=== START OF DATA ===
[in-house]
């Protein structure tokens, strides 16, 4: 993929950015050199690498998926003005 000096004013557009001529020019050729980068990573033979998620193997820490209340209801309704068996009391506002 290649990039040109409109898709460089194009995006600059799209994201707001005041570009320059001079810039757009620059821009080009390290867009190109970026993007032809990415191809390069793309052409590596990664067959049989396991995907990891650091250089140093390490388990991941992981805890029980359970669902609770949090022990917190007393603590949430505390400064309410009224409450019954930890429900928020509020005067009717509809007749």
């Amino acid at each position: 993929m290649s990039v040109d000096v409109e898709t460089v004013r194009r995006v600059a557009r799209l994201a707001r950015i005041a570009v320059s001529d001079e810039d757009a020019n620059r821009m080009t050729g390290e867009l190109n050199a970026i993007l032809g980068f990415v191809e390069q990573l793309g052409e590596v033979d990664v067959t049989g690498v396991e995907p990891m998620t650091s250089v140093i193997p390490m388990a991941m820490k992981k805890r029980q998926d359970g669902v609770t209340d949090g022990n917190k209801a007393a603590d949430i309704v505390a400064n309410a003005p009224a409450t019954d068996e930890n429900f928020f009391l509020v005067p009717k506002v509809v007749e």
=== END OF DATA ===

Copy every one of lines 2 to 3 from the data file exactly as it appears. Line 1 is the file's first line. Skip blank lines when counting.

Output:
């Protein structure tokens, strides 16, 4: 993929950015050199690498998926003005 000096004013557009001529020019050729980068990573033979998620193997820490209340209801309704068996009391506002 290649990039040109409109898709460089194009995006600059799209994201707001005041570009320059001079810039757009620059821009080009390290867009190109970026993007032809990415191809390069793309052409590596990664067959049989396991995907990891650091250089140093390490388990991941992981805890029980359970669902609770949090022990917190007393603590949430505390400064309410009224409450019954930890429900928020509020005067009717509809007749």
């Amino acid at each position: 993929m290649s990039v040109d000096v409109e898709t460089v004013r194009r995006v600059a557009r799209l994201a707001r950015i005041a570009v320059s001529d001079e810039d757009a020019n620059r821009m080009t050729g390290e867009l190109n050199a970026i993007l032809g980068f990415v191809e390069q990573l793309g052409e590596v033979d990664v067959t049989g690498v396991e995907p990891m998620t650091s250089v140093i193997p390490m388990a991941m820490k992981k805890r029980q998926d359970g669902v609770t209340d949090g022990n917190k209801a007393a603590d949430i309704v505390a400064n309410a003005p009224a409450t019954d068996e930890n429900f928020f009391l509020v005067p009717k506002v509809v007749e």